Search JTA's historical archive dating back to 1923

Police Avert Nazi Riot

December 16, 1934
See Original Daily Bulletin From This Date

Late Friday night the Schnuch clique was still in control of the Friends of New Germany headquarters at 205 East Eighty-fifth street.

A knock-down and drag-out fight between two warring factions of the Nazi Friends of New Germany, as revealed exclusively in Thursday’s Jewish Daily Bulletin, emulated the best Hitler traditions Friday night, with Anton Haegele’s henchmen taking forceable possession of the printing plant of the Deutscher Beobachter while Dr. Hubert Schnuch’s loyal followers remained in command of the publication’s news and business departments.

The thirteenth floor of the Albano Building at 305 East Forty-sixth street, where the newspaper makes its headquarters, was a bitterly disputed fortress, with a locked door separating the printing section from the other two departments.

Two separate entrances to the building one leading to the freight elevator and the printing plant, the other giving ingress to the passenger elevator and the news and business rooms were under twenty-four-hour guard by two antagonistic groups of poker-faced young men, who narrowly scrutinized each would-be entrant.

Police in the precinct kept a strict vigil to prevent outbreaks of violence in or near the building. A police detachment was sent to Beobachter headquarters to “maintain the peace” at the request of both Nazi factions.

Reports that a night operator on the freight elevator had been subjected to a physical attack could not be verified at the precinct station-house, which had no record of the incident.

Neither Dr. Schnuch, titular national president of the “Friends,” nor Haegele, leader of the revolt which hopes to depose him, would divulge what steps were planned to clarify the situation.


An informant who asked that his name be withheld, however, declared that Schnuch will ask an injunction, through Walter Van Sickle, counsel for the “Friends,” against operation of the Beobachter plant by the Haegele forces.

It was difficult to predict Friday night which faction will gain eventual ascendancy over Manhattan and the Bronx, which hold within their confines the disputed territory.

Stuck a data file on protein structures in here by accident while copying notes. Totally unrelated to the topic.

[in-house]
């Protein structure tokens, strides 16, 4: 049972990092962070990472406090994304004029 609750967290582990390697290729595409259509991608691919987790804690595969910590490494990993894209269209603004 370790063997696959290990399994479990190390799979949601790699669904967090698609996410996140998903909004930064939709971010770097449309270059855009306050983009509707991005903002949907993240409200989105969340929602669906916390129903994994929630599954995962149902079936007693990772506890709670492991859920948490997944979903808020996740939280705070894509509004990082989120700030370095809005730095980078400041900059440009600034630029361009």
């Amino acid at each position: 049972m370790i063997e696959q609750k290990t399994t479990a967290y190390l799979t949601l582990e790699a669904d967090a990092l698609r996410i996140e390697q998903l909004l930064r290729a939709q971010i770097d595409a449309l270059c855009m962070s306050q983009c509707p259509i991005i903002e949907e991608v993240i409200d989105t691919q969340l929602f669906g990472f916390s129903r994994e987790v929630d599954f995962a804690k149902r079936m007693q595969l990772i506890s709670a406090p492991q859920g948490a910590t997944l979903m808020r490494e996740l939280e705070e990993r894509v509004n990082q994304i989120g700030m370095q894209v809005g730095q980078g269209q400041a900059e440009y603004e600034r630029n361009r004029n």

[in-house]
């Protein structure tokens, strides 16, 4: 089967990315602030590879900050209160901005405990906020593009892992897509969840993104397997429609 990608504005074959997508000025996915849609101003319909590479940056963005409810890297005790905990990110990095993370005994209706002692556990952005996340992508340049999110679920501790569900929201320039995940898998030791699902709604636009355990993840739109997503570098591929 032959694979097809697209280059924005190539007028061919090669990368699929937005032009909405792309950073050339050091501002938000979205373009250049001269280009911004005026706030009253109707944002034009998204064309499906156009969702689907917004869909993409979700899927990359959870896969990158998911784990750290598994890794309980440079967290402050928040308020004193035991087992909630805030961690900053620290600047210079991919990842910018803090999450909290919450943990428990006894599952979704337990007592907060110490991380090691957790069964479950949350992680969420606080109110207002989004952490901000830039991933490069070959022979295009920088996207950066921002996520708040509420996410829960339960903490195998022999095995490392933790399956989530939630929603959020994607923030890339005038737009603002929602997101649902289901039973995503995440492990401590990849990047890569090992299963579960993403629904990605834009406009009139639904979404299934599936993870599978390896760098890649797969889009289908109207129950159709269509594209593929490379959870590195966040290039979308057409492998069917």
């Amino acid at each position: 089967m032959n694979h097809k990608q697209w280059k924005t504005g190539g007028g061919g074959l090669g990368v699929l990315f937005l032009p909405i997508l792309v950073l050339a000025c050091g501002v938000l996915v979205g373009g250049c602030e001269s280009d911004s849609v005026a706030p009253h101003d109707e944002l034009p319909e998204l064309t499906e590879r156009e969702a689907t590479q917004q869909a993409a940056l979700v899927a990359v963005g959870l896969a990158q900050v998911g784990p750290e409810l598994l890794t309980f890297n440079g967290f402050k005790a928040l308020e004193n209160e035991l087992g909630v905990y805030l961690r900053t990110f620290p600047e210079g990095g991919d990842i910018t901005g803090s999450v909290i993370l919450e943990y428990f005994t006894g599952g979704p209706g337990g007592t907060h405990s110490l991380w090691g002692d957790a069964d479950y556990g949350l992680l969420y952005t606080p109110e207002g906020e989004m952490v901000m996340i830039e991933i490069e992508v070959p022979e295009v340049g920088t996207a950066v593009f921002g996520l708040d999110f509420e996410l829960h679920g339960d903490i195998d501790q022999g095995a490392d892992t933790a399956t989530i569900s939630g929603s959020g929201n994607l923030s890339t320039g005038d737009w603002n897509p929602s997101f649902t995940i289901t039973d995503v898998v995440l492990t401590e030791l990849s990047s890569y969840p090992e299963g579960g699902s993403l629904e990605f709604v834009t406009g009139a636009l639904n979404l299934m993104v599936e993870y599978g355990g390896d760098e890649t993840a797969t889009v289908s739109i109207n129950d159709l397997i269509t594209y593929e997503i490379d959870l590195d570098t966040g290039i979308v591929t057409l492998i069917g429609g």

On the basis that “possession is nine points of the law” Haegele appeared to have the upper hand, for the time being, at least, since his men were in control of the Beobachter’s printing plant and included in their group every former Manhattan official of the Friends.

Among the heads which figuratively rolled in the dust by order of Schnuch were those of Ludwig Glaser, former business manager of the organization’s New York district, and Gerhard Procht, former employment manager of the district.


In the Bronx, according to an edict handed down by Joseph Schuster, “Friends” eastern district leader, “the following persons were relieved of their {SPAN}p##ts{/SPAN}… on account of gross offenses against the principles of the League”:

Fritz Schroeder, Richard Dessecker, Hans Gruber, Ferdinand Schreiber, Albin Machold, Willy Gengenbach and Paul Scholz.

In addition to these men every Manhattan district official has been discharged by Schnuch. All have cast their lot with Haegele.

Schnuch’s contingent in Manhattan now consists entirely of lay members, who compared the fight with the “Roehm revolt” in Germany which ended in wholesale executions last June.


The Beobachter, which according to usual schedule was to have been published Friday night, did not appear at that time. Haegele’s men said a paper would be ready for sale by Saturday morning and evidenced their intention of working all night to make good their promise.

There was some speculation as to whether this publication would bear the masthead of the Deutscher Beobachter, to which, Schnuch declares, Haegele is not entitled.

Louis Zahne, who suffered a heart attack Wednesday night during an impassioned appeal for the Schnuch cause, was reported resting comfortably Friday by Dr. Ignatz T. Griebl, attending physician.

Recommended from JTA